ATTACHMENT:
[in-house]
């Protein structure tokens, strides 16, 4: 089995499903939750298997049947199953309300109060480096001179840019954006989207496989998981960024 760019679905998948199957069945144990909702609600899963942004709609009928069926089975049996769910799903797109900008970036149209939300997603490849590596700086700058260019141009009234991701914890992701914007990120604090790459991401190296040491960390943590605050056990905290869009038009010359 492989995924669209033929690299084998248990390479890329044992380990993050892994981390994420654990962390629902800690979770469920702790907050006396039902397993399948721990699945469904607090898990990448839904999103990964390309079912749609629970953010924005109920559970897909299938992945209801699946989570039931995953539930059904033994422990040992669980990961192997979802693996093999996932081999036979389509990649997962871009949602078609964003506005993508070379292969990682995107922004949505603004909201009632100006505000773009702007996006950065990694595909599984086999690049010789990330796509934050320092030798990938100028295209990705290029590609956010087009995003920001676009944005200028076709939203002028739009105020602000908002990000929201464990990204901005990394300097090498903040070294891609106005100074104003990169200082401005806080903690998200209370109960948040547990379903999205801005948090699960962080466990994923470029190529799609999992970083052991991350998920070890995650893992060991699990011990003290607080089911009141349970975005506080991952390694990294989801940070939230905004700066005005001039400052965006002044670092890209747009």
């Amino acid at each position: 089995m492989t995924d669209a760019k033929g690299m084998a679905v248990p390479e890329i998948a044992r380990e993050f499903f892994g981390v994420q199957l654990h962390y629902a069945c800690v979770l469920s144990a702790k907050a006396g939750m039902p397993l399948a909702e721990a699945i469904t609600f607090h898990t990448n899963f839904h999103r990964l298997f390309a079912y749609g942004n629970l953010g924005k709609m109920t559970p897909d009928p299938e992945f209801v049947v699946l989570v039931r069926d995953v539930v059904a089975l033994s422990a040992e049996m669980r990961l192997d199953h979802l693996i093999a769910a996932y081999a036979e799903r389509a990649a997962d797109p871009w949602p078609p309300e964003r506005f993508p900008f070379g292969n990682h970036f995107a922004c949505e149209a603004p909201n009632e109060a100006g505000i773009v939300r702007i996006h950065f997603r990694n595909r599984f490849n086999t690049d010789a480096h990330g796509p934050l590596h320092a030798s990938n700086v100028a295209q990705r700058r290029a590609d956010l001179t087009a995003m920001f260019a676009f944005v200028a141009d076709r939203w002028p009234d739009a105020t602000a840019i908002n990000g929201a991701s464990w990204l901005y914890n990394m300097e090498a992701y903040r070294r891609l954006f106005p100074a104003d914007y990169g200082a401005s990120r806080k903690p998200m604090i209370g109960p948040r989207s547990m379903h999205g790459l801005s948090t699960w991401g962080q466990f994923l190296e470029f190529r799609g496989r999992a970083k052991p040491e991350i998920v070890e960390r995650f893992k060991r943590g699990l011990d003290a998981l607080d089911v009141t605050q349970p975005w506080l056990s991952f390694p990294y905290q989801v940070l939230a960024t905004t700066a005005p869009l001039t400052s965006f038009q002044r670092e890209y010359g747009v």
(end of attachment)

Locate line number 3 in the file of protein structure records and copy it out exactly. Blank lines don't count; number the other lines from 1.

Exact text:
């Amino acid at each position: 089995m492989t995924d669209a760019k033929g690299m084998a679905v248990p390479e890329i998948a044992r380990e993050f499903f892994g981390v994420q199957l654990h962390y629902a069945c800690v979770l469920s144990a702790k907050a006396g939750m039902p397993l399948a909702e721990a699945i469904t609600f607090h898990t990448n899963f839904h999103r990964l298997f390309a079912y749609g942004n629970l953010g924005k709609m109920t559970p897909d009928p299938e992945f209801v049947v699946l989570v039931r069926d995953v539930v059904a089975l033994s422990a040992e049996m669980r990961l192997d199953h979802l693996i093999a769910a996932y081999a036979e799903r389509a990649a997962d797109p871009w949602p078609p309300e964003r506005f993508p900008f070379g292969n990682h970036f995107a922004c949505e149209a603004p909201n009632e109060a100006g505000i773009v939300r702007i996006h950065f997603r990694n595909r599984f490849n086999t690049d010789a480096h990330g796509p934050l590596h320092a030798s990938n700086v100028a295209q990705r700058r290029a590609d956010l001179t087009a995003m920001f260019a676009f944005v200028a141009d076709r939203w002028p009234d739009a105020t602000a840019i908002n990000g929201a991701s464990w990204l901005y914890n990394m300097e090498a992701y903040r070294r891609l954006f106005p100074a104003d914007y990169g200082a401005s990120r806080k903690p998200m604090i209370g109960p948040r989207s547990m379903h999205g790459l801005s948090t699960w991401g962080q466990f994923l190296e470029f190529r799609g496989r999992a970083k052991p040491e991350i998920v070890e960390r995650f893992k060991r943590g699990l011990d003290a998981l607080d089911v009141t605050q349970p975005w506080l056990s991952f390694p990294y905290q989801v940070l939230a960024t905004t700066a005005p869009l001039t400052s965006f038009q002044r670092e890209y010359g747009v």